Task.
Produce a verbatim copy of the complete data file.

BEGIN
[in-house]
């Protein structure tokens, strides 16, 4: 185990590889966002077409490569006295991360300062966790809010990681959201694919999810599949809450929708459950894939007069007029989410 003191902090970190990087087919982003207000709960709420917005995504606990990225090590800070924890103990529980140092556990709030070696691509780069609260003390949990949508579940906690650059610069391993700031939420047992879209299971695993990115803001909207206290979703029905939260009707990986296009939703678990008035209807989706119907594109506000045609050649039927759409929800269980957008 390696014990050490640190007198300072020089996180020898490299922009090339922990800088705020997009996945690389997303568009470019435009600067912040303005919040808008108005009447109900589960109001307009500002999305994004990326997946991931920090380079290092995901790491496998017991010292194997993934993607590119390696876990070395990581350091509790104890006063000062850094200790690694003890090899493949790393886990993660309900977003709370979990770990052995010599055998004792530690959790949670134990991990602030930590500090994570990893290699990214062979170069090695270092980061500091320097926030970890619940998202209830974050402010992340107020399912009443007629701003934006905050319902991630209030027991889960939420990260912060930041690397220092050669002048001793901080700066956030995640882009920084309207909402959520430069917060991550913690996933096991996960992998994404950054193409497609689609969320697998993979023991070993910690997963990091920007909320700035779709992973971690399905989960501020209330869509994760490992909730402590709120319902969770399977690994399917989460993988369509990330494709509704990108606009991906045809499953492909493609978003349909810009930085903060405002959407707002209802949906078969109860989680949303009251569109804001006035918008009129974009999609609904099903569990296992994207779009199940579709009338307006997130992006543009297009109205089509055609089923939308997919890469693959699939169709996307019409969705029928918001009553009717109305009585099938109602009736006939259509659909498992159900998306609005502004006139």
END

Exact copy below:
[in-house]
């Protein structure tokens, strides 16, 4: 185990590889966002077409490569006295991360300062966790809010990681959201694919999810599949809450929708459950894939007069007029989410 003191902090970190990087087919982003207000709960709420917005995504606990990225090590800070924890103990529980140092556990709030070696691509780069609260003390949990949508579940906690650059610069391993700031939420047992879209299971695993990115803001909207206290979703029905939260009707990986296009939703678990008035209807989706119907594109506000045609050649039927759409929800269980957008 390696014990050490640190007198300072020089996180020898490299922009090339922990800088705020997009996945690389997303568009470019435009600067912040303005919040808008108005009447109900589960109001307009500002999305994004990326997946991931920090380079290092995901790491496998017991010292194997993934993607590119390696876990070395990581350091509790104890006063000062850094200790690694003890090899493949790393886990993660309900977003709370979990770990052995010599055998004792530690959790949670134990991990602030930590500090994570990893290699990214062979170069090695270092980061500091320097926030970890619940998202209830974050402010992340107020399912009443007629701003934006905050319902991630209030027991889960939420990260912060930041690397220092050669002048001793901080700066956030995640882009920084309207909402959520430069917060991550913690996933096991996960992998994404950054193409497609689609969320697998993979023991070993910690997963990091920007909320700035779709992973971690399905989960501020209330869509994760490992909730402590709120319902969770399977690994399917989460993988369509990330494709509704990108606009991906045809499953492909493609978003349909810009930085903060405002959407707002209802949906078969109860989680949303009251569109804001006035918008009129974009999609609904099903569990296992994207779009199940579709009338307006997130992006543009297009109205089509055609089923939308997919890469693959699939169709996307019409969705029928918001009553009717109305009585099938109602009736006939259509659909498992159900998306609005502004006139």